iOS14 Data Privacy Updates and Mobile Gaming: The Solutions

The marketing and advertising world is scrambling to find solutions for this evolving data privacy ecosystem. If you are a mobile game developer, you can wait and see how tracking alternatives like the SKAdNetwork will shake out, but with popular browsers like Firefox and Safari already planning on blocking third-party solutions like Google’s FLoC, you may be waiting for quite some time.

One immediate solution you can take is to use historical demographic data of specific games to craft ad creative targeted to those audiences. For example, if you are advertising a puzzle game, you could serve ads to audience demographics that have traditionally been found within that gaming subgenre.

Similarly, if your game is based on an established IP, whether in or outside of the gaming world, you may have a unique avenue to organic user acquisition. The inherent popularity of big name brands from Marvel and Nintendo to Nickelodeon means they have their own dedicated fanbase who are more willing to check out your game because it features characters they already love.

Learn More: Social Media Video Ad Specs & Placements Guide

This ad created with QuickFrame by Krusty Cook Off, a new puzzle game based on the popular Nickelodeon character Spongebob Squarepants, uses an instantly recognizable name to entice casual gamers.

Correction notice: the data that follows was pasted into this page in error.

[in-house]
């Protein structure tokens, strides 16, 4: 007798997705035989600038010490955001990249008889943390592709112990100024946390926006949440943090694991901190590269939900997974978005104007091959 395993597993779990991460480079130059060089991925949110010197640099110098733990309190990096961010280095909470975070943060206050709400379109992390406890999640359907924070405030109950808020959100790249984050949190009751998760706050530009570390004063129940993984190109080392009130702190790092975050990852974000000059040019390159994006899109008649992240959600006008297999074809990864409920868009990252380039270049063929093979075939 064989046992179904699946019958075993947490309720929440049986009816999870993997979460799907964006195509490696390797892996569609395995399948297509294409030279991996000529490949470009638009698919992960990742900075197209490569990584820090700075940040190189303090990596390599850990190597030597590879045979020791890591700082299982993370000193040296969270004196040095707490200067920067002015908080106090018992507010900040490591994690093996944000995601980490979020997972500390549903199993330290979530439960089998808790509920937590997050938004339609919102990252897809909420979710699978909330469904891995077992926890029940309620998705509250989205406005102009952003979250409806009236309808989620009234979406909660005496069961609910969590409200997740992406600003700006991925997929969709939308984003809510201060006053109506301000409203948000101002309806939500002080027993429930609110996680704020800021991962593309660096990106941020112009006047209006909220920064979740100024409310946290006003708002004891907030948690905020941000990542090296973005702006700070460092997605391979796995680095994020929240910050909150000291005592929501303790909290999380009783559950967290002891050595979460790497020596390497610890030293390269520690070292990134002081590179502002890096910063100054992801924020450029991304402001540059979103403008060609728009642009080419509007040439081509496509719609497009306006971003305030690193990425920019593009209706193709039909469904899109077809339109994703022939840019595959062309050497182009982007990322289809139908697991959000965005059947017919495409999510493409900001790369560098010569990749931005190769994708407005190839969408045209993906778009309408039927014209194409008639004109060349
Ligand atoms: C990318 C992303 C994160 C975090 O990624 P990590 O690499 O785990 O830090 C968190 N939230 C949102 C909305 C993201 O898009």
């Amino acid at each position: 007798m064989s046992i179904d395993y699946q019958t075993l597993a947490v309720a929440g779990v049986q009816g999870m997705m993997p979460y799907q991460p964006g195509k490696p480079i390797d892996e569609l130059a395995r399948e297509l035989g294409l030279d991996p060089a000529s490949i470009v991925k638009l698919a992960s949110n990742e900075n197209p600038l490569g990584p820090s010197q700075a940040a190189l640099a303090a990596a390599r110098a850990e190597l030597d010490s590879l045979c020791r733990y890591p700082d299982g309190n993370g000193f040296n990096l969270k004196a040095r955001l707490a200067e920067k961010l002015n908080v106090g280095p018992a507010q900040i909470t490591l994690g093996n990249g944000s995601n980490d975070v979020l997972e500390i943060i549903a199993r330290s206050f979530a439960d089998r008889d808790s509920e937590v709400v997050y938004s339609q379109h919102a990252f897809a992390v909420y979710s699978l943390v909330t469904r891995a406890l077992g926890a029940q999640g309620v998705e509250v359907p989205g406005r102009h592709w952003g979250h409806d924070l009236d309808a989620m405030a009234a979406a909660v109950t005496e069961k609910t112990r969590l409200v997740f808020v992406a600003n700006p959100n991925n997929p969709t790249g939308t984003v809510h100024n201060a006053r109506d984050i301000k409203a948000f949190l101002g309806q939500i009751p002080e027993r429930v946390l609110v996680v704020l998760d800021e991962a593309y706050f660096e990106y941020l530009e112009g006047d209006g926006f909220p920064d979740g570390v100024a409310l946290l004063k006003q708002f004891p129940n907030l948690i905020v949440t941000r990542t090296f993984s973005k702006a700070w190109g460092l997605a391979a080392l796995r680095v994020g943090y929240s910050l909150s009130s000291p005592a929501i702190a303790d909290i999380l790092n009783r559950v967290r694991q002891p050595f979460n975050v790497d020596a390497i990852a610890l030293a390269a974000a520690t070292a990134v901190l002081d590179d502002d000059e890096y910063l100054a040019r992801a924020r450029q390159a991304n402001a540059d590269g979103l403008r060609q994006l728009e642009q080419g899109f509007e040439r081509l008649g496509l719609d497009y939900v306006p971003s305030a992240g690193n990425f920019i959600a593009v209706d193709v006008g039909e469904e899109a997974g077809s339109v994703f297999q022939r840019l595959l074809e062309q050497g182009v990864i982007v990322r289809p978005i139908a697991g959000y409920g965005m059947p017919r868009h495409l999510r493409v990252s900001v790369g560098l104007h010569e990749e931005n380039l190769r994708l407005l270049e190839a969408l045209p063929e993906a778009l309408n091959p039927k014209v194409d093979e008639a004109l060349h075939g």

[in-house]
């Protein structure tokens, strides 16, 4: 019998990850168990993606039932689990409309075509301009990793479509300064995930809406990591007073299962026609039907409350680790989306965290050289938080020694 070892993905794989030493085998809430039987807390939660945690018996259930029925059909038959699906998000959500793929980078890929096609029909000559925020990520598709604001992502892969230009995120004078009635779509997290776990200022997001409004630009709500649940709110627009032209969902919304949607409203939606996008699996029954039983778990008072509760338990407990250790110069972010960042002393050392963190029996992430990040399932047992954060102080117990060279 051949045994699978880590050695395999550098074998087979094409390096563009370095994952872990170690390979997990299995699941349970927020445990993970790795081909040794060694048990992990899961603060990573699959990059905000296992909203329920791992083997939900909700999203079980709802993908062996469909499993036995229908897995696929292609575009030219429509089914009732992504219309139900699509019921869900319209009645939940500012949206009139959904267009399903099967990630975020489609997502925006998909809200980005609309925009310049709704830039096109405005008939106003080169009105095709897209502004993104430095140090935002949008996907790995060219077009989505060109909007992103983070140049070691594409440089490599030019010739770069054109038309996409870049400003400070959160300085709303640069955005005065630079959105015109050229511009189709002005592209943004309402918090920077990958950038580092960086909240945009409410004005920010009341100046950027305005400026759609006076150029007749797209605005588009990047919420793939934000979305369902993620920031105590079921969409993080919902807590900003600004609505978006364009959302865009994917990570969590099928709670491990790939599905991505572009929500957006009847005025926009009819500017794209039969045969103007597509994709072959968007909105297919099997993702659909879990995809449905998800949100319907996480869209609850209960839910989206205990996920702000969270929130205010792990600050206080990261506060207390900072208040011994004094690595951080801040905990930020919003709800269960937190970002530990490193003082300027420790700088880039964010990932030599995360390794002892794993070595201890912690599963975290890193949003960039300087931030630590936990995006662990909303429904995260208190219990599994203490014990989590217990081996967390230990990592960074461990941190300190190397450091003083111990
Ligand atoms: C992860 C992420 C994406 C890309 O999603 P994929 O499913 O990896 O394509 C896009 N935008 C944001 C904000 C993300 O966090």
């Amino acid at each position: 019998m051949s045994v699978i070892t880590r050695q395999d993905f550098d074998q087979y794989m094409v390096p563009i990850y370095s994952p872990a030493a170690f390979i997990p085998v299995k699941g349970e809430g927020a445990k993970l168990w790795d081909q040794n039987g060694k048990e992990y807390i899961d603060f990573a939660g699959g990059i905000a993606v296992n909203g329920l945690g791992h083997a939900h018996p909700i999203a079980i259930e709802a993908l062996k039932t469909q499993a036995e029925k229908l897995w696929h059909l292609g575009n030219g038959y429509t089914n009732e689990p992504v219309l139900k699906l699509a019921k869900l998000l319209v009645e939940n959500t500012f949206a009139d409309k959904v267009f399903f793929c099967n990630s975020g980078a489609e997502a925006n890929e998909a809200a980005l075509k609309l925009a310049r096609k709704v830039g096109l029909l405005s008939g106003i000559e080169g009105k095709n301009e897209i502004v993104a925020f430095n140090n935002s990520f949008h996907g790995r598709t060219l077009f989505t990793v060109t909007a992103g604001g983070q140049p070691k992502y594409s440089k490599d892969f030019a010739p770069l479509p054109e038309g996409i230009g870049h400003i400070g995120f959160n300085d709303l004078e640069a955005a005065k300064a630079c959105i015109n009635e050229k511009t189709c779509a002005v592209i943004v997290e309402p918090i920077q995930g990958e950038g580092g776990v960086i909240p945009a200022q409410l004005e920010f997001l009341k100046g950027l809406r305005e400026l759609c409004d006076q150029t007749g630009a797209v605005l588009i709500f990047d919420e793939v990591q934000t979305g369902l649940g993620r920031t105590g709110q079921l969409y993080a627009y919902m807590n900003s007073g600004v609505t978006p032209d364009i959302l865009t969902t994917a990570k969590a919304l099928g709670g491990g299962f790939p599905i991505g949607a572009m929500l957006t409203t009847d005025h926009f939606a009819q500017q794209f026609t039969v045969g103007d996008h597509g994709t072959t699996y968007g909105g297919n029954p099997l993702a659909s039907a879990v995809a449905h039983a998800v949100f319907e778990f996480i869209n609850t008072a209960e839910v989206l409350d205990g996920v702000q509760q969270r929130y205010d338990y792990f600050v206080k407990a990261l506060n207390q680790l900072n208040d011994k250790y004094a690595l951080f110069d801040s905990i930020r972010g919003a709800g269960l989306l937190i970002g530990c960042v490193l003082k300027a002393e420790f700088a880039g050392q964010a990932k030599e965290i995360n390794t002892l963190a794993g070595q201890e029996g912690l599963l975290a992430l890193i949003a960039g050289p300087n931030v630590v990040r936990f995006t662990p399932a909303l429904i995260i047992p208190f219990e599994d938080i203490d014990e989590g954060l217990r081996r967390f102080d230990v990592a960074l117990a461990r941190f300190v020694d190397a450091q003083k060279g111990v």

Another option is to turn your attention to Android devices. It goes without saying that Android users will not be affected by Apple’s data privacy changes. While Android does have a similar IDFA tracking feature, they also have significantly lower opt-out rates of 2-3% when compared to Apples’ rates of 30% and higher.

All this means is that you shouldn’t wait for an end-all-be-all solution to targeting limitations. You must be proactive in your approach to crafting relevant ads to your target audience. You can do this by refocusing your attention on performance marketing and broad creative testing

Ozan Daldal, monetization expert at Coda predicts, “By not using an established identifier such as an IDFA, brand marketing may slow down significantly. On the other hand, performance marketing should be able to increase its volume as the inventory of the publisher is expected to grow continuously.”

In the same hand as broad creative testing, you’ll also want to leverage contextual advertising methods. Rather than trying to serve ads to individual users based on past browsing activity, focus instead on specific contextual information, like the game being played, what country it’s being played from, or even what motivates users when they play a game. For instance, if your top down strategy game is focused on a user collecting a lot of in-game loot, you can serve your ads on games that inspire a similar motivation.